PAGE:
Hollywood actor Michael B Jordan’s application for a trademark on the use of the word “J’Ouvert,” which is the title of the Black Panther star’s new rum, cannot really be stopped.
This is according to a few cultural experts who weighed in on the matter, which has been a hot topic for the past few days.
President of the Artists’ Coalition of Trinidad and Tobago (ACTT) Rubadiri Victor, told Guardian Media in a zoom interview, “You can’t stop him from trademarking the rum. It’s territorial rights specific to the product in the US. The issue is going to come up with the attendant downstream rights on products.”
Victor explained this meant if Jordan ever decided to merchandise the J’Ouvert name brand.
“Say like T-shirts with the term J’Ouvert on it. Or J’Ouvert rum parties, which are Trinidadian J’Ouvert rum parties. When they try to exercise their downstream rights with the brand, that’s where complications and stuff are going to happen.”
He said, using the name J’Ouvert, Jordan also ran the risk of the corruption of his brand with anything that the J’Ouvert festival does.
“Let’s say a headline reads, “15 held after J’Ouvert shootings.” So it’s a complex thing on both sides,” he asserted.
Victor made the comments, in wake of a social media post made last Saturday, by the A-lister’s girlfriend, Lori Harvey, advertising the launch of Jordan’s latest business venture, which involves his rum titled J’Ouvert. The post showed a well-packaged box with the controversially named rum finished with two bottles of T&T’s Angostura Bitters brand—Angostura Orange and Aromatic Bitters, along with a recipe on how to make old fashioned J’Ouvert rum.
The post garnered a hailstorm of criticisms from locals who believe the actor who applied for a trademark on the use of the word, is culturally appropriating a brand synonymous with T&T.
A petition to stop the trademark has even been started by Caribbean blogger and podcaster, Jamie “Jayblessed” Alleyne, who took to her Facebook page on Sunday, expressing her outrage and asking locals to sign the petition, which up to yesterday garnered over 3,000 signatures.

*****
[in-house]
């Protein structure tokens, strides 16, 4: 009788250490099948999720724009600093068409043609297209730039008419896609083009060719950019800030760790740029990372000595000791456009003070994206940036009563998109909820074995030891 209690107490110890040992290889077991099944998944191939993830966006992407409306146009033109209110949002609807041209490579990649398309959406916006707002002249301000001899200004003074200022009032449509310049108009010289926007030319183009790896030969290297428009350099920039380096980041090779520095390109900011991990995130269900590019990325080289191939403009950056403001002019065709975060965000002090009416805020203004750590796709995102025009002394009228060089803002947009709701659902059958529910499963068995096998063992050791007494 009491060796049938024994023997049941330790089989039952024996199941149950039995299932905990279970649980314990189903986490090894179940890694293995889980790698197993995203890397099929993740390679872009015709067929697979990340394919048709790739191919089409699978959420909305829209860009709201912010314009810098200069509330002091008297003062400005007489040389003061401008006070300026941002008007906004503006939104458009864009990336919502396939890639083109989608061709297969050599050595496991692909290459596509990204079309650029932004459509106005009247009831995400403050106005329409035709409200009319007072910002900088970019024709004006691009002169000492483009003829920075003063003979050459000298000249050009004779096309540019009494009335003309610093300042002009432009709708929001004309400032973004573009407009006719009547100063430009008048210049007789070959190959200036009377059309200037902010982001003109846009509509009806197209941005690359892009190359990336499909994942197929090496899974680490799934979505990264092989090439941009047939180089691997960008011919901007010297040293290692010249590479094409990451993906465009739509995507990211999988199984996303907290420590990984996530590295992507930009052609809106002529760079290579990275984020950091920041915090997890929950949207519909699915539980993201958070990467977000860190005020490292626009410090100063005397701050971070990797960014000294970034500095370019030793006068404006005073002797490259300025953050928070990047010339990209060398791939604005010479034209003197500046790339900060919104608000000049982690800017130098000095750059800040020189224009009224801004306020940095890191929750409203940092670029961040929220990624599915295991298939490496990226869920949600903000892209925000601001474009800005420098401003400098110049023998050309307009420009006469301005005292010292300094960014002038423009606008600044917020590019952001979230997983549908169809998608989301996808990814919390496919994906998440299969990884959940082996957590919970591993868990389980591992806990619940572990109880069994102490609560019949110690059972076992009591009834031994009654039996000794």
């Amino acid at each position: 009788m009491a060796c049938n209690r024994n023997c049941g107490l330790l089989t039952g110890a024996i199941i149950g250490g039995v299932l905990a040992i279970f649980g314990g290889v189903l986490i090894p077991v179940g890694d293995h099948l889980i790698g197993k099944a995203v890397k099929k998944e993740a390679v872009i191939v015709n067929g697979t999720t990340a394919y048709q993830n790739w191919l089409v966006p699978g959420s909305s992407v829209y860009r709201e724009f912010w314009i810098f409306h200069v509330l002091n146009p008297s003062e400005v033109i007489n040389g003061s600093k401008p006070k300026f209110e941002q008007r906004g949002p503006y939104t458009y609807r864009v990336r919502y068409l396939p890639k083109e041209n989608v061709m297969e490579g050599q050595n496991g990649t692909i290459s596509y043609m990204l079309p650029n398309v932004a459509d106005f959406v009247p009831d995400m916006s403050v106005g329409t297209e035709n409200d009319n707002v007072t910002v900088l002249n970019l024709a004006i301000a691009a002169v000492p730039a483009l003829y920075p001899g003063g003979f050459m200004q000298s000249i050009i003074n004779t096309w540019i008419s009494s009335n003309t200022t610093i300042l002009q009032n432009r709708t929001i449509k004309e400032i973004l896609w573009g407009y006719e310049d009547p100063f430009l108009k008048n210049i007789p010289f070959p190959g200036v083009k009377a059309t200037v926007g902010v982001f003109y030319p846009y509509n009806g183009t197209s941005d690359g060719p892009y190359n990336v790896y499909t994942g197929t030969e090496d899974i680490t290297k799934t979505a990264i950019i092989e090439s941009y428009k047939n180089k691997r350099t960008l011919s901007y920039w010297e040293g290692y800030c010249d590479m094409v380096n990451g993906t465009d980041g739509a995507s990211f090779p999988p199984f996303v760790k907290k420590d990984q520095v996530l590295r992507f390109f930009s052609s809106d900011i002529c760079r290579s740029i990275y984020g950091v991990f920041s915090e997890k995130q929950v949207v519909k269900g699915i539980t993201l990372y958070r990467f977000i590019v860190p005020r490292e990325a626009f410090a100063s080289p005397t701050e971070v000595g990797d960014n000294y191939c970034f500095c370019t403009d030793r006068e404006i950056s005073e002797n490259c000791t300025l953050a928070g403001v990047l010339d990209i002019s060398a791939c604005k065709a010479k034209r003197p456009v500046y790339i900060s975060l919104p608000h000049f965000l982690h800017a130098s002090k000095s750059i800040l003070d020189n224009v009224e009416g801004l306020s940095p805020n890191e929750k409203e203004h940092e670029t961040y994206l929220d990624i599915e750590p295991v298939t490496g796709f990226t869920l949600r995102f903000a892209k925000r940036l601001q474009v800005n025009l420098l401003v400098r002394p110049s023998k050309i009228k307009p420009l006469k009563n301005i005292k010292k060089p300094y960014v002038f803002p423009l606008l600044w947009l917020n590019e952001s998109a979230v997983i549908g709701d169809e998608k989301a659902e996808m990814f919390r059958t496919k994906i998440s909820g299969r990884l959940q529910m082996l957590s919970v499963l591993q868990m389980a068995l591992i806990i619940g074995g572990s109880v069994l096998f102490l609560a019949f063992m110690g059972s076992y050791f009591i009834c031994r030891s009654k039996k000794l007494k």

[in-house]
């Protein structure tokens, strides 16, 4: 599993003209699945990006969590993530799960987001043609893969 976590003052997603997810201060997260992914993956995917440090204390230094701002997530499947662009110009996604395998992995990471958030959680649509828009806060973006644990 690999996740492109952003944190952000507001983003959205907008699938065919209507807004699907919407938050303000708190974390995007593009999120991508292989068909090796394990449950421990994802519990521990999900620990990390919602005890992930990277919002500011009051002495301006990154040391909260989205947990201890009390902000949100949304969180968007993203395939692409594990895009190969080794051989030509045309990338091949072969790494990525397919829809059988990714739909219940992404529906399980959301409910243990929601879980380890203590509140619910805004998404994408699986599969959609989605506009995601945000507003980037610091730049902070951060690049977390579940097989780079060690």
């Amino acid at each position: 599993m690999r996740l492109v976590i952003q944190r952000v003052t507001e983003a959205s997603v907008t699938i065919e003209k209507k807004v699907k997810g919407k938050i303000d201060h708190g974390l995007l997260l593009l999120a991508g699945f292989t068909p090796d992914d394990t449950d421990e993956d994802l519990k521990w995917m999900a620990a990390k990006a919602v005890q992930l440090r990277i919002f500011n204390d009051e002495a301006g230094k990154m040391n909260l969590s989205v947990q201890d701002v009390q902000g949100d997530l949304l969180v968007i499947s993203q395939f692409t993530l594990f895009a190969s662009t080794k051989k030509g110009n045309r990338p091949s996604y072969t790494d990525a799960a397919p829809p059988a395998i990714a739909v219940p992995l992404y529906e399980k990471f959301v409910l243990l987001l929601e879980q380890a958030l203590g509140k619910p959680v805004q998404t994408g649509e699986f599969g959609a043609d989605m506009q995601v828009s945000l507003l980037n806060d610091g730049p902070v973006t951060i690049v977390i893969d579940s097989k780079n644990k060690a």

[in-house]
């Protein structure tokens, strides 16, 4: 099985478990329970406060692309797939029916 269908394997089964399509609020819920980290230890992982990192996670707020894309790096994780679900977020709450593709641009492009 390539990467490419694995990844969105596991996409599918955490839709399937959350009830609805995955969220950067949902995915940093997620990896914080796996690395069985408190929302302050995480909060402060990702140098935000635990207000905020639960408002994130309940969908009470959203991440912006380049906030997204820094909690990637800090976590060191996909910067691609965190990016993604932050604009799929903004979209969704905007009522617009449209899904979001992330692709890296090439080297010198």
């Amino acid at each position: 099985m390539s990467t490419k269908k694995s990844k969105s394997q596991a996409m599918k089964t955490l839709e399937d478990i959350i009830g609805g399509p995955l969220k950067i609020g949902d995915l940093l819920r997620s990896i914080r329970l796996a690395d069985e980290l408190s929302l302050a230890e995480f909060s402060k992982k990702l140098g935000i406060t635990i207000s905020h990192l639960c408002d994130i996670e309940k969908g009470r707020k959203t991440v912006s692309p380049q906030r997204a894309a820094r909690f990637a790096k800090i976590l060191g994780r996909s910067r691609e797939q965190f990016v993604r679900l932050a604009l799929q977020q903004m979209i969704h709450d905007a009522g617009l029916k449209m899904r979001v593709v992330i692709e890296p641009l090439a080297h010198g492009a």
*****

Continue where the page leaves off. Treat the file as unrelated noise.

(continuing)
Alleyne even called out unscrupulous stakeholders, whom she believes might be secretly involved in Jordan’s J’Ouvert titled spirit.
But while the word J’Ouvert was not unknown to millions with approximately 300 Trini-styled Carnivals across the globe that has incorporated the popular T&T J’Ouvert Carnival concept, Victor said where Jordan may have erred was his failure to form a partnership with a living brand.
Meanwhile, Josh Rudder, former CEO of the Copyright Organisation of T&T (COTT), also noted under the existing circumstances there was no infringement on Jordan’s part.
In an email interview Rudder wrote, “No infringement would have occurred by Mr Jordan if by law he was able to trademark ‘J’Ouvert.’ He can register the trademark in T&T and any other territory once available. Availability meaning there is no similar mark or registration under the same classification of goods and services.”
Speaking on the issue of how T&T can protect its cultural brands, entertainment and sports lawyer Carla Paris, said there is an area of intellectual property law called “Traditional Cultural Expressions (TCE) and Traditional Knowledge.”
“It refers to practices, which are integral to the cultural, and social identities of indigenous and local communities, embody know-how and skills, and transmit core values and beliefs. The protection of these traditional practices are related to a country’s promotion of its creativity, enhanced cultural diversity, and preservation of cultural heritage,” Paris explained
The host and founder of the YouTube series—The Business of Carnival had a few words for the people in charge.
“It is imperative that the Government ministries and state agencies who are charged with the responsibility for developing and promoting our cultural products, look seriously at the matter of determining which of our TCE’s should receive distinct focus and protection in our national IP laws.”
National Carnival Commission Chairman, Winston “Gypsy” Peters was also contacted for comment, but Guardian Media is yet to get his response.